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Star Entertainment unfit to hold a Sydney Casino Licence, Inquiry told

Star Entertainment is unfit to hold a Sydney casino licence even under provisional circumstances, the independent NSW inquiry into the beleaguered group heard.

Assisting counsel Caspar Conde said in closing submissions there was no evidence to suggest the casino giant would be in a fit state to take back control of the licence, regardless of any conditions or if it were overseen by a special manager.

“The Star entities’ contention that they are suitable with licence conditions and the [special] manager contrasts with the unqualified acceptance by every director of Star Entertainment that Star Entertainment is presently unsuitable,” Mr Conde said.

“In terms of present suitability, our submission remains that you would conclude that the Star and Star Entertainment are not presently suitable regardless of any proposal in relation to licence conditions or the manager (continuing to supervise the company).”

He said there was no apparent time the inquiry could be satisfied that Star “will or is likely to become suitable”.

The inquiry, run by Adam Bell, SC, is assessing whether Star Entertainment has sufficiently changed its culture, secured financial resources, and complied with its internal control manuals.

It has held public hearings over the past month that focused on three key issues: the falsification of welfare checks on customers; bulk approval of source-of-wealth checks for high-risk customers; and a $3.2 million loss from a so-called malfunctioning cash-in, cash-out terminal.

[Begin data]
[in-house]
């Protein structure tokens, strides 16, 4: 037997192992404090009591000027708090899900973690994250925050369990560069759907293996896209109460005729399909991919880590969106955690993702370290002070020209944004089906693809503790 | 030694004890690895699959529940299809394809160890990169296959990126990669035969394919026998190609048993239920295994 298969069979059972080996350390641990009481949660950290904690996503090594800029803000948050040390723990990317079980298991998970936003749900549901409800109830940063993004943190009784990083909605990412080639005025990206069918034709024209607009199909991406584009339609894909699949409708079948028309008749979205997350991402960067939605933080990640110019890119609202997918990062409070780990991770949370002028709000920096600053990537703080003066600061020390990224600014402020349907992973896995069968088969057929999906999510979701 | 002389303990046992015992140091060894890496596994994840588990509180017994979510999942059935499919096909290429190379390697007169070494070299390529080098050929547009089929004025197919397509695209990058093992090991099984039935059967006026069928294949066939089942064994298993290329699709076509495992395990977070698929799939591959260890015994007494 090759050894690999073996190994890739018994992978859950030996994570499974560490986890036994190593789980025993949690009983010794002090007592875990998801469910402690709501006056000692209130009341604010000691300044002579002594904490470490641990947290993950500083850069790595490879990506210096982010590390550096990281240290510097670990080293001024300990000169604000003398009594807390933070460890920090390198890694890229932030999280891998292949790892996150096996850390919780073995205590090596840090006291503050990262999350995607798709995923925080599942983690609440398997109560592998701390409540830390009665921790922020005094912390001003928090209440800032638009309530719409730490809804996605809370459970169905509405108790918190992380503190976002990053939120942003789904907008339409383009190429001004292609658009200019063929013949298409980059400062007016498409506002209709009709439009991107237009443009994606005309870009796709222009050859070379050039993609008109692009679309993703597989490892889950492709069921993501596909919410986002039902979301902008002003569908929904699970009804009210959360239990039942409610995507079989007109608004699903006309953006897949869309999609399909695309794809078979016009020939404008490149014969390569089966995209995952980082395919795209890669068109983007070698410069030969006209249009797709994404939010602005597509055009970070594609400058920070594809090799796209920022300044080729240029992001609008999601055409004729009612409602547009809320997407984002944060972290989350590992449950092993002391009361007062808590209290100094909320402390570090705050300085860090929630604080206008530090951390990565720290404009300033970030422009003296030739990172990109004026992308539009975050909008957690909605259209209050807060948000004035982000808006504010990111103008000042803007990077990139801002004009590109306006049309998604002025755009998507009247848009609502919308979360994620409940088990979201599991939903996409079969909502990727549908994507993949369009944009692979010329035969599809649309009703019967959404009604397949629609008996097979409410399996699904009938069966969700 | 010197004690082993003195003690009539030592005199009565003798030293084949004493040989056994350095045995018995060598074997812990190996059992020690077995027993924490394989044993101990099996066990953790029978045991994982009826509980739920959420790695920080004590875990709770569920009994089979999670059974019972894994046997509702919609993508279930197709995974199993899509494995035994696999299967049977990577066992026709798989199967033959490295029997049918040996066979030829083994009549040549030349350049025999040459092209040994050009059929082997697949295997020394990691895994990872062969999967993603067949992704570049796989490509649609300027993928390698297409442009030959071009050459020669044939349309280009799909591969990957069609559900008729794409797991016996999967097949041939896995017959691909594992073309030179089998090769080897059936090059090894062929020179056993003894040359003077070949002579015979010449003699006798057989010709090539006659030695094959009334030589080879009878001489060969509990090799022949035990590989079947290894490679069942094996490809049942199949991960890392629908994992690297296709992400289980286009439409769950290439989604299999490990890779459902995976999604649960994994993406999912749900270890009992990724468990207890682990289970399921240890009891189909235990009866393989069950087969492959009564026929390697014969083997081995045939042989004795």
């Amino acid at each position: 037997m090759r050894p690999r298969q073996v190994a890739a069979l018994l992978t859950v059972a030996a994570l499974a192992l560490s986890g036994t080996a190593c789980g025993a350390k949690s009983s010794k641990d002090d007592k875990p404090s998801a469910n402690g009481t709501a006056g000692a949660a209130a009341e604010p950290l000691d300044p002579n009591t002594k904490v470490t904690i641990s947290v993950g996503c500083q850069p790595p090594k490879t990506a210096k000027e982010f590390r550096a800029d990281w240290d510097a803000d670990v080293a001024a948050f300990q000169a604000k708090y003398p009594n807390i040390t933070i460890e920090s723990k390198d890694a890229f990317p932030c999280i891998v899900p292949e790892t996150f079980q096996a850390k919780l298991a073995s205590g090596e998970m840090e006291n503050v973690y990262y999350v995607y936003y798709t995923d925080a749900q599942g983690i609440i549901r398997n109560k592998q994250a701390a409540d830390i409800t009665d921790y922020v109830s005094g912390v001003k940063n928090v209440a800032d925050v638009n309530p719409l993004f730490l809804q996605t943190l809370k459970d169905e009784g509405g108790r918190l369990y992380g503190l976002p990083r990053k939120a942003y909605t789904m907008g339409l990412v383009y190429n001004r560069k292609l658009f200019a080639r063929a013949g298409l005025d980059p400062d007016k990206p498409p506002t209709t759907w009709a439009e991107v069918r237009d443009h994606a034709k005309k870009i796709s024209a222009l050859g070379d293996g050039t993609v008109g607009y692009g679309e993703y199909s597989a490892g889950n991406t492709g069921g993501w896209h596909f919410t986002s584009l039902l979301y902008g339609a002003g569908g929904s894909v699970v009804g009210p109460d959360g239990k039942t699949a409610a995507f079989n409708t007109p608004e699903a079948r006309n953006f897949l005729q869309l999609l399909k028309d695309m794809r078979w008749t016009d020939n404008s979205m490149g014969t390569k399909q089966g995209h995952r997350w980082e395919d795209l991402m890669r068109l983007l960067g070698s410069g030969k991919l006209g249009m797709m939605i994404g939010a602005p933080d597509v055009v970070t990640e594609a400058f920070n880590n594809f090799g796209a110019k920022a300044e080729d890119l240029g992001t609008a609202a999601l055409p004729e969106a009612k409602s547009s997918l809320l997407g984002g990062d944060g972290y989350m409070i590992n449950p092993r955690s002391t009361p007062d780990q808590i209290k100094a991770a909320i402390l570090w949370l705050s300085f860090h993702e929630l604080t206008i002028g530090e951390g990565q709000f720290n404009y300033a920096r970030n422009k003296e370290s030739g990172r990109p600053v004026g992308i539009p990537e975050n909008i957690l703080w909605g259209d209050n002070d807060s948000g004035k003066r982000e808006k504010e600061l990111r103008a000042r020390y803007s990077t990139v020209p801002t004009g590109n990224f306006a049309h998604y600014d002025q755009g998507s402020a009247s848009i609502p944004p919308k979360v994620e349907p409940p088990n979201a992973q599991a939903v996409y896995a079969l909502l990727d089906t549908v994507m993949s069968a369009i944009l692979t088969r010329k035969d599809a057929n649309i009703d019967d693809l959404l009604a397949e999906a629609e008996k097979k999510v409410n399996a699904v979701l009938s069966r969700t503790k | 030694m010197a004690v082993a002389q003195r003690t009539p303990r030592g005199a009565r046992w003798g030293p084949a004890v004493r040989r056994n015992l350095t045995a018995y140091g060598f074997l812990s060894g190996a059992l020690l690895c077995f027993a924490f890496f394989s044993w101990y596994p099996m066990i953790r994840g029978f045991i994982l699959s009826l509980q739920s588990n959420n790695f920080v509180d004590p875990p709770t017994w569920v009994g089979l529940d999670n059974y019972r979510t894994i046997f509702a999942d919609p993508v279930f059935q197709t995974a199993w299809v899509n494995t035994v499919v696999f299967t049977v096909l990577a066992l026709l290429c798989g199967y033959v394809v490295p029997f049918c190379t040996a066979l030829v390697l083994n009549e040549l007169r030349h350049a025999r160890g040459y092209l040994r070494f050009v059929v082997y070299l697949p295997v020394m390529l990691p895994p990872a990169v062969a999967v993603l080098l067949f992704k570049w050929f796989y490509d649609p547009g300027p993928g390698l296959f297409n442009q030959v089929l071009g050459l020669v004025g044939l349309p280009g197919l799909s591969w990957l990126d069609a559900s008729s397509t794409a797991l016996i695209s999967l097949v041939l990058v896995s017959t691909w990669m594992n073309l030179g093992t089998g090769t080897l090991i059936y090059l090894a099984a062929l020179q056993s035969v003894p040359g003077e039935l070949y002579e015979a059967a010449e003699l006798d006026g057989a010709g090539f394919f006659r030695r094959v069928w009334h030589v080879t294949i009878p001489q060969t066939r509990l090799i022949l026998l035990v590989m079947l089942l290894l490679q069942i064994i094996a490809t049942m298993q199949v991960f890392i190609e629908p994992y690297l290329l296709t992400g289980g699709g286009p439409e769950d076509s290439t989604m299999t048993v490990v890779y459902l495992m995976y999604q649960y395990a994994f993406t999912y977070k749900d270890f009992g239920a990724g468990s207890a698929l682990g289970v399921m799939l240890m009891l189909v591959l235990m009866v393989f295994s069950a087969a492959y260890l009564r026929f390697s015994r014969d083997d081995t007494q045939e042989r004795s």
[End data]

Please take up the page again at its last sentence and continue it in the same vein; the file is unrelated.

Star’s former chairman, David Foster, and former chief executive, Robbie Cooke, have also come under intense scrutiny for text message exchanges regarding the casino group’s relationship with the regulator and special manager Nick Weeks.

Star conceded in its closing submission last week that it is not suitable to operate a casino in its own right. But it argues it should be found suitable to run its casino subject to conditions where Mr Weeks’ term is extended.

In his closing remarks, Mr Conde said the removal of Mr Foster – which occurred mid-way through public hearings – showed that he was a barrier to suitability.

“He was indeed seen by his colleagues as a barrier to suitability,” Mr Conde said.

Luke Livingston, SC, appearing for Mr Foster earlier this week, said the former chairman was not a barrier to Star’s suitability. He described the board as being “highly engaged and proactive”, disputing a fiefdom of two individuals.

“Such a grave binding – seeking to apportion blame on a named individual – should not be reached on such exiguous material,” Mr Livingston said.

Mr Bell will have until July 31 to decide what to do with Star Sydney’s casino licence. During that time, Star will need to find a new permanent chief executive, a permanent chief financial officer, a chief legal officer, a chief transformation officer, and a chief customer officer.

It also needs to find a replacement to helm its Gold Coast casino and a Sydney-based patron liaison officer.

Sources familiar with its recruitment process said Star Entertainment had held advanced talks with Crown Resorts’ former chief transformation officer, Jeannie Mok, who left her position in December.

Former Crown boss Steve McCann, who was at the helm when Crown was sold to Blackstone in 2022, is widely considered the preferred candidate to become CEO.

Whoever takes charge will arrive with the ownership of Star in flux.

Distressed debt funds, investors, and casino owners have been circling the group for weeks. On Monday, Star said it had received a non-binding proposal from a local partner of Hard Rock Casinos and Resorts, confirming reports by this masthead.

A Brisbane developer named Patrick Farrugia with ties to the former Hard Rock Cafe in Surfer’s Paradise was at the centre of the proposal, which Hard Rock International has distanced itself from.

Any takeover would be conditional upon probity approvals, the group’s AUSTRAC penalty (anticipated to be around $350 million), the outcome of the NSW inquiry, and debt refinancing of Queen’s Wharf in Brisbane. It would also need the support of major shareholder Bruce Mathieson and joint venture partners, Chow Tai Fook and Far East Consortium.


Source: Financial Review